We are also providing funds to the WHO for its emergency health response in Libya, covering medical supplies, basic services, health needs and early warning and response system for epidemic prone diseases.
The United States has approved a $10 million contribution, more than a quarter of the $39.2 million requested toward the United Nations World Food Program (WFP)’s emergency food operations in response to the United Nations Regional Flash Appeal for the Libyan Crisis.
This U.S. contribution will help WFP respond to immediate food requirements of those who have fled Libya into Tunisia and Egypt, and to pre-position food to assist those who are most vulnerable to a deterioration of humanitarian conditions within Libya, and help alleviate the economic impact of the crisis on the most vulnerable communities in Tunisia It consists of a combination of cash support for WFP, which will enable local procurement to meet the most immediate needs, and in-kind deliveries of food to be made available for distribution within Libya based on emergency needs as they arise.
U.S. Government Disaster Assistance Response Team
The United States has deployed a Disaster Assistance Response Team (DART) to the region. In addition to identifying humanitarian needs on the ground, this team of disaster assistance specialists is helping to coordinate the international efforts to ensure the people suffering from this crisis are provided humanitarian assistance as quickly as possible. U.S. Embassy personnel in Tunis and Cairo are also fully engaged in working to address humanitarian needs.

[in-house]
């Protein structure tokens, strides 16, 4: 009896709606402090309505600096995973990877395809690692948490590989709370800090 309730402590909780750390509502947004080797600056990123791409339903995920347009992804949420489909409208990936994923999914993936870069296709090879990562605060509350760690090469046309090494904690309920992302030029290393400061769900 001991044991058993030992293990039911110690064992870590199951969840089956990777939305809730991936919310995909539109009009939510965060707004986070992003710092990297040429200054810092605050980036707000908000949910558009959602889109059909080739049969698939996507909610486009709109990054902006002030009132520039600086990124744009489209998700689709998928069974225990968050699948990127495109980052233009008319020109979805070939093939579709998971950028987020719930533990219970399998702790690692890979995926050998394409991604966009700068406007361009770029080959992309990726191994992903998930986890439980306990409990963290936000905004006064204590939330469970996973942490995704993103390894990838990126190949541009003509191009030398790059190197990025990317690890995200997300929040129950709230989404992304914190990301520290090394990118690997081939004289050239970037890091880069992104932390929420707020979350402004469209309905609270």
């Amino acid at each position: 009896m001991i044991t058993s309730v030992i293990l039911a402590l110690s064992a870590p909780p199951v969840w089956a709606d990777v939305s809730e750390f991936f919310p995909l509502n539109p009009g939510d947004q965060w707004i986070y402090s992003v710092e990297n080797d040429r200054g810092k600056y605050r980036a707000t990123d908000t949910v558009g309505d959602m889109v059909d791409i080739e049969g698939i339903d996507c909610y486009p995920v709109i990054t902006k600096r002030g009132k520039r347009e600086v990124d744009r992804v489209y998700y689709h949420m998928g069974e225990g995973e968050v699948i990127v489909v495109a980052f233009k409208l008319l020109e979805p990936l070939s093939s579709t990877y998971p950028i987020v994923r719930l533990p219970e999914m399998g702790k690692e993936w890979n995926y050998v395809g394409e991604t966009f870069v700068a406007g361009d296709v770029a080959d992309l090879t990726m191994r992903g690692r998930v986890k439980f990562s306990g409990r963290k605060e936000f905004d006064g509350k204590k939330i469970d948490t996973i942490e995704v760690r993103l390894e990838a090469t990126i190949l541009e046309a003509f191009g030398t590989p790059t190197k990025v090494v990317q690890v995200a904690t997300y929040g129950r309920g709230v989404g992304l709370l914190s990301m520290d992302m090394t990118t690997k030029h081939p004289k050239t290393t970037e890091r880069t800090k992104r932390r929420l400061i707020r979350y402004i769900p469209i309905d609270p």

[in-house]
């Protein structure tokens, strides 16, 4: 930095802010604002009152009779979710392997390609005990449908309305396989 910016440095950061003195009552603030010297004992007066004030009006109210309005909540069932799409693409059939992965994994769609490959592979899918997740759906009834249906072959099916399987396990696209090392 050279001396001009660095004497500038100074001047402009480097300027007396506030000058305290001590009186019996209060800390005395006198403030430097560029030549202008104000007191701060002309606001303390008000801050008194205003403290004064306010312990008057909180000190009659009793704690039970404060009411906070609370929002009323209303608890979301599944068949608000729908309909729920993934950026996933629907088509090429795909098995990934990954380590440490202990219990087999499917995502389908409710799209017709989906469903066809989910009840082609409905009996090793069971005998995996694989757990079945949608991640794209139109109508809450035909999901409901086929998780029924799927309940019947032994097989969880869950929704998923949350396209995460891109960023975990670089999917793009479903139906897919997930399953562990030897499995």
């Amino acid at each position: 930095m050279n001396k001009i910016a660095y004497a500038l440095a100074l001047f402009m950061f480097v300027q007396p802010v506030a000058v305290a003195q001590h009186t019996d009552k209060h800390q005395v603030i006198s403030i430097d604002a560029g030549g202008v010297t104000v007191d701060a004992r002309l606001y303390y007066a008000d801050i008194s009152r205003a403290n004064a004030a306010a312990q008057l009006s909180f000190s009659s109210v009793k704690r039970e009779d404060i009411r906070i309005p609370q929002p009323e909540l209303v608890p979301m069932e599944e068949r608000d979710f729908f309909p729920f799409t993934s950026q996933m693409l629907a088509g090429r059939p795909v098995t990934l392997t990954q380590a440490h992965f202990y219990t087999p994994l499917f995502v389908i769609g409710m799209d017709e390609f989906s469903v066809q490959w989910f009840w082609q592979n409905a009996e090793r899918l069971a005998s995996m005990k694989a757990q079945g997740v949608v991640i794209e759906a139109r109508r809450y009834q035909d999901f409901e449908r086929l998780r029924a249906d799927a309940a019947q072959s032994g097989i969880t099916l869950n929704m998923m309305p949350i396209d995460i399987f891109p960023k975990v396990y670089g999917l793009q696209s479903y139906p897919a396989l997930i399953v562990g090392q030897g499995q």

An International Effort
The United States is committed to working with the United Nations, the European Union and other European partners, the Arab League, the African Union and Libya’s neighbors to respond to humanitarian needs. U.S. support for IOM, UNHCR, the Office for the Coordination of Humanitarian Affairs (OCHA) and WFP are direct contributions to projects contained in the Regional Flash Appeal for the Libyan Crisis.
Funding for U.S. Humanitarian Assistance for People Affected by the Crisis in Libya (as of March 10, 2011)
International Organization for Migration (IOM); Evacuation and repatriation programs for third-country nationals.
World Food Program (WFP); Emergency food operations to respond to immediate food requirements of those who have fled Libya into Tunisia and Egypt, and to pre-position food to assist those who are most vulnerable to a deterioration of humanitarian conditions within Libya.
International Committee of the Red Cross (ICRC); Medical and surgical care, water and sanitation facilities, etc. in the region.
United Nations High Commissioner for Refugees (UNHCR); Management of transit centers in Tunisia; and basic services to migrants in Egypt.
Key international and non-governmental organizations; Support for other international and non-governmental organizations (NGOs) working to meet humanitarian needs, including funding for NGOs operating inside Libya to build their capacity and strengthen the provision of humanitarian assistance; and provision of emergency relief commodities (emergency health kits, blankets, plastic sheeting, water containers).